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The Gray And The Brown: The Generational Mismatch: A contrast in priorities is arising between nonwhite young voters and white, older voters. [National Journal]

In an age of diminished resources, the United States may be heading for an intensifying confrontation between the gray and the brown.

Two of the biggest demographic trends reshaping the nation in the 21st century increasingly appear to be on a collision course that could rattle American politics for decades. From one direction, racial diversity in the United States is growing, particularly among the young. Minorities now make up more than two-fifths of all children under 18, and they will represent a majority of all American children by as soon as 2023, demographer William Frey of the Brookings Institution predicts.

At the same time, the country is also aging, as the massive Baby Boom Generation moves into retirement. But in contrast to the young, fully four-fifths of this rapidly expanding senior population is white. That proportion will decline only slowly over the coming decades, Frey says, with whites still representing nearly two-thirds of seniors by 2040.

These twin developments are creating what could be called a generational mismatch, or a “cultural generation gap” as Frey labels it. A contrast in needs, attitudes, and priorities is arising between a heavily (and soon majority) nonwhite population of young people and an overwhelmingly white cohort of older people. Like tectonic plates, these slow-moving but irreversible forces may generate enormous turbulence as they grind against each other in the years ahead.

Single-Minded: When the Weapon of Choice Is a Snarl  [The Root.com]

There’s a guy who lives on my corner I call Homeless Jesus. He talks with a slur and every day advises me to “smile more,” regardless of the fact that I thought I was smiling. And I mean actually smiling, like with my mouth and with my eyes. But none of that matters to Homeless Jesus, because according to my street therapist, black girls as a monolith simply don’t smile enough. They’re non-smilers — even when they are.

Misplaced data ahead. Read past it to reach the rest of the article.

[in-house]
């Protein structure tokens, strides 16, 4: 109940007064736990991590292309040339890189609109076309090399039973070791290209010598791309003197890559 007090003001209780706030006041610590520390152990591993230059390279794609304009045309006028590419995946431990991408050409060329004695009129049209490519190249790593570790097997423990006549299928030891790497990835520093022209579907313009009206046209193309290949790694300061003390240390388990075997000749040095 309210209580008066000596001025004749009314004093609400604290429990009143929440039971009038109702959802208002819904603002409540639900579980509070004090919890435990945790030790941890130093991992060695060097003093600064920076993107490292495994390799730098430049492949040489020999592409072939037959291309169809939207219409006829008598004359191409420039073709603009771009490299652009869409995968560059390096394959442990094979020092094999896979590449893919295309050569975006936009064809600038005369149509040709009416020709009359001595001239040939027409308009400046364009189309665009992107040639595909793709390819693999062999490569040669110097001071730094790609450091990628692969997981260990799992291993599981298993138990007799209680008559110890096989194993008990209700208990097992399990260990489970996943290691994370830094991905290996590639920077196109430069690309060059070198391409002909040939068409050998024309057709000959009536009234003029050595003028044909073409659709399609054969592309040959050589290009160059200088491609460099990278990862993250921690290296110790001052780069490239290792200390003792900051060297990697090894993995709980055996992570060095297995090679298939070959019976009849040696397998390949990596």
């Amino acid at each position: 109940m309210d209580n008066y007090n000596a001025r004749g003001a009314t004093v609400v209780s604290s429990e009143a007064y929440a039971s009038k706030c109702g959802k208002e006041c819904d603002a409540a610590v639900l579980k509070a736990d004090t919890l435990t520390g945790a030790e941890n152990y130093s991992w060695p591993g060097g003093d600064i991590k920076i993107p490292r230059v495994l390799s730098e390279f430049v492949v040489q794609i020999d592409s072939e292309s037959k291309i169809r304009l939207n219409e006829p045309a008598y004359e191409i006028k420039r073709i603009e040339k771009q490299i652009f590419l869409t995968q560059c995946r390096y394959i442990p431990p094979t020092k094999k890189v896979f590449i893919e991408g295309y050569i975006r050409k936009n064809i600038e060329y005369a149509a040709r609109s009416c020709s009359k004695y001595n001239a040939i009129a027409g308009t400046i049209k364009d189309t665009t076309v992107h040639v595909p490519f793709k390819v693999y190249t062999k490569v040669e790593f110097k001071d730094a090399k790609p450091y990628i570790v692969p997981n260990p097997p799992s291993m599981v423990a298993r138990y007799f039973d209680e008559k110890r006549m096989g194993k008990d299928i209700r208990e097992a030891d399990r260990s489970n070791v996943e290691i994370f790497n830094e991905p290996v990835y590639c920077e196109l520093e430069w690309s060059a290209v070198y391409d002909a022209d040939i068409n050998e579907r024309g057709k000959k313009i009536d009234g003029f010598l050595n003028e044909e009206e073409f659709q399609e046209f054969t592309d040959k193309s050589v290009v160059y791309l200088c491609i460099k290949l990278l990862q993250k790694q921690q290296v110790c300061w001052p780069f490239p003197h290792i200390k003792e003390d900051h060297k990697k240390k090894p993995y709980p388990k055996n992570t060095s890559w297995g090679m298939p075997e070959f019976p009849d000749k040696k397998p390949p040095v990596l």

See, there’s something funny that happens to black girls on their way to puberty.

The first time I called another girl a bitch, I was 12. Her name was Natalia, and she was the first person I met who cursed without looking over her shoulder, blurting out the word f*** on the playground like someone taught her how. She never smiled. Instead she wore a casually practiced smirk that seemed to say, Nothing you’re saying matters.

Natalia got her hair cut at the salon where my mom and I lived (in the two rooms in the back). Her hair had an asymmetric shape that made her look like a teenager, despite the fact that, like me, she still wore a useless training bra. She was, like, the coolest girl in sixth grade, and I wanted to be friends. Figuring the best way to go about that would be by insulting her in front of the girls, when someone asked me what I thought of Natalia, I said, “She’s a total bitch,” my voice shaking only slightly.

Of course, word got back to Natalia about my nerd attempt at being the bad girl in front of the girls. You know the ones: They had secret sleepovers they forgot to tell you about on Friday but had no problem remembering the details of by Monday. But instead of being pissed, Natalia was sort of proud. “Well, I guess I am,” she said, and instead of slapping me across the face, she slapped me on the back. I was in.

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